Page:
I should be the poster child for why it is good to plan ahead. If anything, I hope that my documenting the day to day things in my life can show others how important it is to think ahead and be prepared for those unexpected things.
Unexpected isn’t always bad. It is just unsettling to some people. I think I mentioned not long ago how being flexible can be quite an asset in many situations. Yesterday was a good example of this.
I received a call from Bernie at 8 in the morning and he said the plywood that I ordered that I need for my painting class was in. I had ordered several sheets of 1/8” plywood for the sea shell pattern kits for the class. Each pattern had five shells and there were two patterns. Each class had the potential of 20 students, and I wanted to have some extra kits from the other class available so that if someone were only attending one class, they would still be able to buy the pattern and shells from the other. That is well over 400 ornaments that I would need to have with me.
Since I had a lot to do, I asked Bernie if we could come on Friday to pick it up, as we also wanted to get the wood prepared for the scroll saw candle tray class. He said he had other plans and it would be better if we went right away, so off we went.
We made a stop at the lumber yard that we went to last fall that was about 10 minutes from our place here. It is a large mill and is mostly geared to industrial customers, but they don’t seem to mind small customers like us if we aren’t busy. Their stock is limited there, but they do usually have a good deal of maple and birch available.
We were going to get some maple for the trays, but it seemed that they only really had one piece that was over 8” wide, which is what we needed. They said their stock was low and they were expecting more soon. We decided to go with birch, as there was plenty of wide boards to choose from. We picked a couple of additional boards and got them cut so that they would fit in the car.
When I went back to the office to pay for the wood, I found out that they had lowered their (already low) prices recently. The birch only cost $2 per b/f and the maple was $2.20 per b/f. In comparison, when we get this wood from our favorite place in Halifax, both types of wood cost somewhere around $7 per b/f. Quite a difference. We were quite pleased that the total bill, taxes included, was only around $40. That was a good surprise.
We spent the afternoon at Bernie’s shop resawing the boards and cutting them to size. Unfortunately, things didn’t go as smoothly as we would have wanted. His planer blades were not very sharp and we lost a lot of wood due to tear out.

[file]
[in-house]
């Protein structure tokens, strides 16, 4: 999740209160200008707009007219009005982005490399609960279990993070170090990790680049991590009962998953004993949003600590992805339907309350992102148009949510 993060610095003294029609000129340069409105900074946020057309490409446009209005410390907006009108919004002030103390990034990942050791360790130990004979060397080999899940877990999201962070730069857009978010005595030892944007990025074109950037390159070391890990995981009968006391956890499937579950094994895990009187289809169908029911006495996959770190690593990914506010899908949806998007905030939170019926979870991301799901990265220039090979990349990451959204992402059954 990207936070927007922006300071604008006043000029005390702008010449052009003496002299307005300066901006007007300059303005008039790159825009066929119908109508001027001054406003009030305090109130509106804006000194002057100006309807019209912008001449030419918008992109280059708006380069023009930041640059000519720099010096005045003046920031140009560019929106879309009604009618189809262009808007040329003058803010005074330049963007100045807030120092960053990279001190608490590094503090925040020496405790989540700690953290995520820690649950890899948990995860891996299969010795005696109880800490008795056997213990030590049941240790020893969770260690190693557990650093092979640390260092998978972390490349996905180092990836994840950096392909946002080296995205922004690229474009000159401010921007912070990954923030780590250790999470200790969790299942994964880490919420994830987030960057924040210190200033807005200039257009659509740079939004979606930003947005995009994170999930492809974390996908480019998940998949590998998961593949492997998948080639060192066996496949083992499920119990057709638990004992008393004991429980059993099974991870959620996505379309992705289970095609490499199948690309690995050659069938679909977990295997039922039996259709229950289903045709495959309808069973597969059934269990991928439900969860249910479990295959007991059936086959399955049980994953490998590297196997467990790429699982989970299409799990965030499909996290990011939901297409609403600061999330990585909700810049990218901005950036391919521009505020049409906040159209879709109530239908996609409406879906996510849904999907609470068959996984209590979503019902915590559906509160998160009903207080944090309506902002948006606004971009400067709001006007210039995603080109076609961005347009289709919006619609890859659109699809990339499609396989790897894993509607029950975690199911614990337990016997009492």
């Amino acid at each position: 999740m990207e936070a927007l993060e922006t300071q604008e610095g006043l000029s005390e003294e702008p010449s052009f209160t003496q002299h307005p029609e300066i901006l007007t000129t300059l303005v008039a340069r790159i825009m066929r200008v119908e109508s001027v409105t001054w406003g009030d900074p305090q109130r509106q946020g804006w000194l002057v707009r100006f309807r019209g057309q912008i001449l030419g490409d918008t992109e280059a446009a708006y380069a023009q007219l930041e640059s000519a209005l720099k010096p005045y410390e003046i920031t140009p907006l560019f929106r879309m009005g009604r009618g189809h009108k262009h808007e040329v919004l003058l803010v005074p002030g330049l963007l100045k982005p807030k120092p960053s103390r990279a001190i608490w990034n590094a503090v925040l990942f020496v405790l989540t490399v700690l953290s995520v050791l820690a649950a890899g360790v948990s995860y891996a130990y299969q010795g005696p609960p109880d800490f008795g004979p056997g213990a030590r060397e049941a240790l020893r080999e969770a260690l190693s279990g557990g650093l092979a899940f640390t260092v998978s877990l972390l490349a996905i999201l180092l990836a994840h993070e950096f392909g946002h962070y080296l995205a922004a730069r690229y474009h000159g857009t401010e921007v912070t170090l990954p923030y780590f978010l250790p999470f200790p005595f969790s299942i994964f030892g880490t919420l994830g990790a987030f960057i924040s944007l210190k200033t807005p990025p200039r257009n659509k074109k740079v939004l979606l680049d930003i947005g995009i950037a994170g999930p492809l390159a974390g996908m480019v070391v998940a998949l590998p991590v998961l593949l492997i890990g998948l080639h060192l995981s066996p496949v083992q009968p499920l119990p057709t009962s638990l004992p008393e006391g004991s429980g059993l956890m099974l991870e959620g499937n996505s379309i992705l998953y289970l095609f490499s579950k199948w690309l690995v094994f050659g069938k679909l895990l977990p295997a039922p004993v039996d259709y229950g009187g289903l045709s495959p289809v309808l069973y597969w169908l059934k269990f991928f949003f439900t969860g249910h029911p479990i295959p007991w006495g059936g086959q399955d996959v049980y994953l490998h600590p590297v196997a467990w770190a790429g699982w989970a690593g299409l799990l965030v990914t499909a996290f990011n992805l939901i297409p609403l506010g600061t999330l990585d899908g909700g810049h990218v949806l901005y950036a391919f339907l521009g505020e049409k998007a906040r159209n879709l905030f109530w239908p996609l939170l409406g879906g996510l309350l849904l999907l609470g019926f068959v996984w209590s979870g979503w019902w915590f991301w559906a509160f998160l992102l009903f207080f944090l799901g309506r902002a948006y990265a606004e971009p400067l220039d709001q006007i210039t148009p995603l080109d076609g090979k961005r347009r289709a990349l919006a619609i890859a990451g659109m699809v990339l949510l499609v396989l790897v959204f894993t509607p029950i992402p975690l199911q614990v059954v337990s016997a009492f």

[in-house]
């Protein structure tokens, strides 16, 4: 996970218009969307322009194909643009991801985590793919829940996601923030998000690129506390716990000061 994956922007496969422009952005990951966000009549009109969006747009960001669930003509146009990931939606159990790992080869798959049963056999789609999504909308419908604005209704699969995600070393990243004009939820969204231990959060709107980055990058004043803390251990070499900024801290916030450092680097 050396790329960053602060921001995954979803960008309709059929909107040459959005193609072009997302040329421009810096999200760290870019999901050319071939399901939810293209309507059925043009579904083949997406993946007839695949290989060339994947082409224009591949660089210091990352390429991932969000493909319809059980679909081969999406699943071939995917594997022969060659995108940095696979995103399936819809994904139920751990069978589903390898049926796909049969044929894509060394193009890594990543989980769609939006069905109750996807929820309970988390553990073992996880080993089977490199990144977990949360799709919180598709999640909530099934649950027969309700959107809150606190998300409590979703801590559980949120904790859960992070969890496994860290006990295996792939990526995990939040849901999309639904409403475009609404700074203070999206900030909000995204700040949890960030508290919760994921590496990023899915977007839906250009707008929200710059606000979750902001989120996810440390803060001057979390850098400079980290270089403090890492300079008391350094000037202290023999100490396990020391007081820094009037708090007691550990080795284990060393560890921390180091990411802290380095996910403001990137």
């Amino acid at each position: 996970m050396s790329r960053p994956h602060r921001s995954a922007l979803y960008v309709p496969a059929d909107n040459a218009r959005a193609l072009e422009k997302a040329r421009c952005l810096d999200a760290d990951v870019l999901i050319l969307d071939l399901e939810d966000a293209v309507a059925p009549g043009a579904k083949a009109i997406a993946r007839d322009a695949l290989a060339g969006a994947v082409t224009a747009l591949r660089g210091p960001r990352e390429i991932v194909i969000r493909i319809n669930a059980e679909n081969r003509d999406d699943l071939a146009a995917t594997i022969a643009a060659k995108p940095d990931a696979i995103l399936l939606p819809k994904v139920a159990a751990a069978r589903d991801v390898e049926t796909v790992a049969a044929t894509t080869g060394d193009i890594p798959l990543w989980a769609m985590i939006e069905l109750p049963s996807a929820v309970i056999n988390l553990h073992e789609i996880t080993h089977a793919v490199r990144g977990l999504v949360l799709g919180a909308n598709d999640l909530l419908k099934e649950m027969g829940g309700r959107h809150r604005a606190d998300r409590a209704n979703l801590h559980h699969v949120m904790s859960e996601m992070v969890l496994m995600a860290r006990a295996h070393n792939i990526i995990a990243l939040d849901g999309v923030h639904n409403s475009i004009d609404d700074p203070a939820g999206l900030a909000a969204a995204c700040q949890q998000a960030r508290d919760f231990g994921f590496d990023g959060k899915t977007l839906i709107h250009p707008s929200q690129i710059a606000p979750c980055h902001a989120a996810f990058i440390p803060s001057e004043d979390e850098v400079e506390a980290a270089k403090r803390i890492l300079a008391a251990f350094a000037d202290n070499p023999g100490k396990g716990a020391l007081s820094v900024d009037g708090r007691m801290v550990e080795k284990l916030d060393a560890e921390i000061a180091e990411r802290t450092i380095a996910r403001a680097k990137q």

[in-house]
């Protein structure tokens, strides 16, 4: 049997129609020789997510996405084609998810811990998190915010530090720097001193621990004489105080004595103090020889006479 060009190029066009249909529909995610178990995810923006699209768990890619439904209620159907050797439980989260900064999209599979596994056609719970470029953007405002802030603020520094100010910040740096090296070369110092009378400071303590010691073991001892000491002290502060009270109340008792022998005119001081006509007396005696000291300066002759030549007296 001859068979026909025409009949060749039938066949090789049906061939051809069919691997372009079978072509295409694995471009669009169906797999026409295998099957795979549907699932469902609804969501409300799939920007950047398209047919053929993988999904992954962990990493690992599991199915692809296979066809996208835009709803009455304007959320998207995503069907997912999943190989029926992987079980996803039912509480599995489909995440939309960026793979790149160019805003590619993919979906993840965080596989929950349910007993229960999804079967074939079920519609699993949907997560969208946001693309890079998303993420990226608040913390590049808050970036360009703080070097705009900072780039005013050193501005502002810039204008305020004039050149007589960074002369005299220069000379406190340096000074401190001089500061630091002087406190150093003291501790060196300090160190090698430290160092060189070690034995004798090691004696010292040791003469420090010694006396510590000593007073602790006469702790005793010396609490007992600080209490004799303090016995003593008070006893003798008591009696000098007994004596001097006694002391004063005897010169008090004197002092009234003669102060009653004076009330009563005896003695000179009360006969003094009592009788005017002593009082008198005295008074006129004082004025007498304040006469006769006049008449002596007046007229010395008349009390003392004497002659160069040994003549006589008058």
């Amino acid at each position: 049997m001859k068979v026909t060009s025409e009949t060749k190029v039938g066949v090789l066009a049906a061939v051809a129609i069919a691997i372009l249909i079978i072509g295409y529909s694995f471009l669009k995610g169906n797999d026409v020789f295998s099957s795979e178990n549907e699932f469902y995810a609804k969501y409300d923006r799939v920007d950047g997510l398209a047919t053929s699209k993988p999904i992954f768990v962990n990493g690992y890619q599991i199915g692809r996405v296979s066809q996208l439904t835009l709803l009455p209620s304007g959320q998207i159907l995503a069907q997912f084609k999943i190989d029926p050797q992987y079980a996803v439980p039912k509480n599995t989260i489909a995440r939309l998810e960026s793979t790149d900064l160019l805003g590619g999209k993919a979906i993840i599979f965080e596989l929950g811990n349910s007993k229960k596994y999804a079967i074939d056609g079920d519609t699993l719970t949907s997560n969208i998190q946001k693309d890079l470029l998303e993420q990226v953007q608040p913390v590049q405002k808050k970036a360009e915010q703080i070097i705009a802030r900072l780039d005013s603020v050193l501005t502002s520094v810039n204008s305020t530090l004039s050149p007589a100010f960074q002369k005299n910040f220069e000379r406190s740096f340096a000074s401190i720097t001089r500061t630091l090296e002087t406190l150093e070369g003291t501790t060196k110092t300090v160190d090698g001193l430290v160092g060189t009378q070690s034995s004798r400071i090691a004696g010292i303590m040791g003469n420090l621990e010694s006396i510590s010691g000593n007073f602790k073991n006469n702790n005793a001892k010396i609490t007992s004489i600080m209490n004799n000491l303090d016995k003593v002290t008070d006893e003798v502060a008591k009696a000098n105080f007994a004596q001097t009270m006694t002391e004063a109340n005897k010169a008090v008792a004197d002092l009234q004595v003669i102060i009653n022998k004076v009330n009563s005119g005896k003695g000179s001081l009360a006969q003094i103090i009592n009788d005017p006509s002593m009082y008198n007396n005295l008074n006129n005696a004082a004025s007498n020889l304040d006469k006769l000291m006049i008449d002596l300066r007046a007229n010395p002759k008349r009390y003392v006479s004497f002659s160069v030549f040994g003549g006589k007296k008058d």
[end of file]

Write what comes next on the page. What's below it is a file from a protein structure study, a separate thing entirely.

Originally, I wanted to just plane the boards down from the get go, but I was outvoted. The guys decided to resaw it, the goal being to get a half inch piece and an 1/8” piece from each board. We had done this before and due to the way things are set up, it always appears we come up short. Bernie’s tools are a bit old and not as accurate as we would need them to be. But beggars can’t be choosers and we are grateful that he helps us out.
The planer, as I said, was not in a good mood. The wood really took a beating and my job was to run the pieces through the finish sander – a slow and tedious process – to get everything as even as possible. Most of the thin pieces were consumed by the planer, as they cupped terribly as soon as they were sliced off of the thicker pieces. Most of them wound up as firewood.
I felt as if we kind of set ourselves up for our own frustration. However, with the planer blades being as dull as they seemed to be, I don’t think that only planing the boards down to thickness would have been the answer either. It seems either way it was meant to be a long and frustrating afternoon.
We would have been better off taking the boards to the local lumber yard here and paying to have them plane them down for us. They have huge industrial equipment and charge for this type of service by the hour, but it would have probably taken about fifteen minutes for them to get the boards to thickness.
In the end, we did wind up with the wood we needed for the class. I have 23 – 8” x 8” x 3/8” squares of wood that will be fine for the trays. I think we will probably cut a couple of extra pieces just in case someone has a mishap with their piece at the class. I want to have extras there for them.
We never touched the maple board at all, so the cost per piece really was pretty reasonable. It is just the thought of the wasted wood and aggravation of working with tools that aren’t quite up to par that was a bit frustrating. It only makes us want to get our own tools even more (and with that, find a place to work with them).
We got home after six. It was a big relief to tick that one off of the list of things to do. One by one things are getting done and with two and a half weeks left to prepare, I think I am going to be OK.
I just need to take things as they come – one day at a time.
Happy Friday everyone! :)
-- Designer/Artist/Teacher. Owner of Sheila Landry Designs (http://www.sheilalandrydesigns.com) Scroll saw, wood working and painting patterns and surfaces. "Knowledge is Power"